Thursday, 5 April 2012

Bella and Edward? Really?

At the moment I'm reading 'Bitten by Twilight: Culture, Media, and the Vampire Franchise'. I got it out of the library hoping it would be useful for my children's essay. It hasn't been, so far, but it's still an interesting read, although some of the chapters I violently disagree with.

Anyway, I've come across something so interesting that I've had to stop reading and write a blog post about it. The editors of the book did some extensive research into the fans of the Twilight books, and found that women who identify with the relationship of Bella-Edward over all the other couples in the Twilight books, are statistically more likely to be dissatisfied with their own relationship, do not see themselves as feminists, and would prefer a partner to be "protective, possessive, chivalrous, and intensely attracted to them" (page 151). In contrast, women who prefer the pairing of Alice-Jasper, or Carlisle-Esme, reported to be more satisfied with their own relationship, and "were more likely to express a preference for relationships that are supportive, mutually reliant, and less possessive".

What is scary is that 55% of adults and 49% of teens surveyed would prefer to have Edward and Bella's relationship, compared to 18.9% of adults and 28.3% of teens opting for Alice-Jasper, and 18% of adults and 8.7% of teens preferring Carlisle-Esme.

This makes it pretty clear cut on what makes the Twilight books so attractive, doesn't it? And it's not comfortable reading. Teenagers (and indeed adults) no longer see themselves as feminists? They would actively prefer to be in a relationship whereby possessiveness is a mark of how attracted their partner is to them? And a relationship with an equal is seen as undesirable? No wonder feminists despair over the success of Twilight, but they shouldn't worry about the adverse effect it's having on teenage girls. They're already there. Twilight simply taps into this worrying state of affairs.

I'm also concerned about all these women who are so obsessed with a fictional character that they compare it to their own relationship and find it lacking. One interviewee says, "My ex at Halloween time was like, 'What do you want to dress up as, do you want to be Edward and Bella? And I went, 'Honey, you're not Edward.'" It suggests that women have an ideal in their minds of a perfect, unattainable male, and when they do find a partner, he simply cannot live up to their ideals. Mind you, if they're looking for the possessive controlling type, it's no wonder that once they find this, it leads to a less than perfect relationship.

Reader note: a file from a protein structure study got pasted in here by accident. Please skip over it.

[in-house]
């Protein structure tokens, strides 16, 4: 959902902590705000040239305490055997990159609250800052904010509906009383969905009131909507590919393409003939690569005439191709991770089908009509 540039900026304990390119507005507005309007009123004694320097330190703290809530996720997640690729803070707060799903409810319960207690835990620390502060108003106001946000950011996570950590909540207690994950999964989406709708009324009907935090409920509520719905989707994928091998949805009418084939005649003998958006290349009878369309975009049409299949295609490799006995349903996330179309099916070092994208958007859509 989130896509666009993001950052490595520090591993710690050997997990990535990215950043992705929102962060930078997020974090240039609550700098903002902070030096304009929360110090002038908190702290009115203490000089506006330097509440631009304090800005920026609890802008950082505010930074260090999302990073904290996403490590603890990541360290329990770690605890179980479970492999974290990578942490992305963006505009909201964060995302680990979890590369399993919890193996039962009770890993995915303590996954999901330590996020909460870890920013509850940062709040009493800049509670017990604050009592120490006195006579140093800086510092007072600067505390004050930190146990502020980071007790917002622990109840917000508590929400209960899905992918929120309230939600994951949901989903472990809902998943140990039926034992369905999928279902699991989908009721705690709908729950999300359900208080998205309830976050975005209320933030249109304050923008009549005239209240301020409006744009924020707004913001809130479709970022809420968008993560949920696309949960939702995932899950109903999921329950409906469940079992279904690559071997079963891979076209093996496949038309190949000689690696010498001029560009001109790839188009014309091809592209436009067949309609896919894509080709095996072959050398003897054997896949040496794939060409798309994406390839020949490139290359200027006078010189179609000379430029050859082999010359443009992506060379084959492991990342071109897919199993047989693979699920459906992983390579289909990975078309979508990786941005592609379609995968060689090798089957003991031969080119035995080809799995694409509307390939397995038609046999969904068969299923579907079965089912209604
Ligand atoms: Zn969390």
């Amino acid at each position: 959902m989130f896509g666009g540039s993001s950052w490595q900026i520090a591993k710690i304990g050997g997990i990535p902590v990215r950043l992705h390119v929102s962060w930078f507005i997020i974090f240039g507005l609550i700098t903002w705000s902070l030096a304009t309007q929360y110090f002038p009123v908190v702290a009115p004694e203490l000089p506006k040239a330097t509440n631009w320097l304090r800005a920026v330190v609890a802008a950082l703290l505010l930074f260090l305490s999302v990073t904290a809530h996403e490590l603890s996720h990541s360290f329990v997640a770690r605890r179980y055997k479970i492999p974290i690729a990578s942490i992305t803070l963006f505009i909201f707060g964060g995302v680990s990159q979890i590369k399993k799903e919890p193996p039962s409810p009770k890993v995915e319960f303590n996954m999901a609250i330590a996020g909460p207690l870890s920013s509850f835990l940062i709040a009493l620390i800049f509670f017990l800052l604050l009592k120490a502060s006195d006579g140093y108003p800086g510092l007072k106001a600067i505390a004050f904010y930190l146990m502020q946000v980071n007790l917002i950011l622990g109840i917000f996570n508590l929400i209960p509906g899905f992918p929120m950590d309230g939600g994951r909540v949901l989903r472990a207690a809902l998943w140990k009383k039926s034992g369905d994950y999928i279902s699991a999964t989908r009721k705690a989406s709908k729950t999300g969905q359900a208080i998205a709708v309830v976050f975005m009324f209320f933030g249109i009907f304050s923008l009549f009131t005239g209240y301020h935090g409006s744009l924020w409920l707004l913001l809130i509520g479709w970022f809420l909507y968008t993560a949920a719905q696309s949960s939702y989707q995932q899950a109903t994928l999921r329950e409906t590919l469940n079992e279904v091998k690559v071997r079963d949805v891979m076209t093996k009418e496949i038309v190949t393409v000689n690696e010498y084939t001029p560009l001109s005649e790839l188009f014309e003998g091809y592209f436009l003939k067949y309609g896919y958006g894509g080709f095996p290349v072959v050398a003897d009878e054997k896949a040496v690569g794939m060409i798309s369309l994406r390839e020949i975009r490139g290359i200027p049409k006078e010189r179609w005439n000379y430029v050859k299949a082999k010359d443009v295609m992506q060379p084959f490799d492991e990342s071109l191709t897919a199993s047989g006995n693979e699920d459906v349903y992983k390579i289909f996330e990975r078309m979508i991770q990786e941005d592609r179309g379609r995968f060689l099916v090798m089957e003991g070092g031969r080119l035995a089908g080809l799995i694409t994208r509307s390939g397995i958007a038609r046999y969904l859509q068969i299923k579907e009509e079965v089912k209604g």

Ah well. I asked Marc which Twilight couple he most identifies with. Like most men, he's rather embarrassed to admit he likes Twilight, so he was somewhat evasive with his reply: "I like the cute girl with short spiky hair and the guy who was in the civil wars."

"Go on give me their names I know you know them."

"No I don't I've forgotten!"

Me? I've always loved Carlisle: the sweet, caring doctor. And I'm married to a sweet, caring teacher. Who doesn't complain too much when dragged to see the Twilight films!

Sunday, 25 March 2012

The Hunger Games

I'm a fan of a website called Sofabet. It's a site dedicated to unravelling the intricacies of reality TV shows, trying to second-guess what the producers of the show are thinking in order to garner votes, so Sofabet can make suggestions on who best to place money on. I particularly enjoy their deconstruction of the X Factor; how whoever opens the first live show is always in the bottom two the next night; second and third aren't much good either, as most of the TV audience are still watching Strictly Come Dancing on BBC. This year they carefully go over the entire thing to show how the producers originally favoured Janet and The Risk (certainly wanted a group to finally win, and certainly not another boy), but had to change their minds drastically as Janet turned out to not be the little sweet shy girl, and the numerous changes to The Risk began to look just a bit silly. A far-fetched, but brilliant, conspiracy theory suggests that Little Mix was in fact plan A all along, ever since a girl no bigger than a size eight was put in a group with size zeroes, in the hope that this would generate some online bullying leading to tears and a sympathetic VT just prior to their best performance of the season (ET)!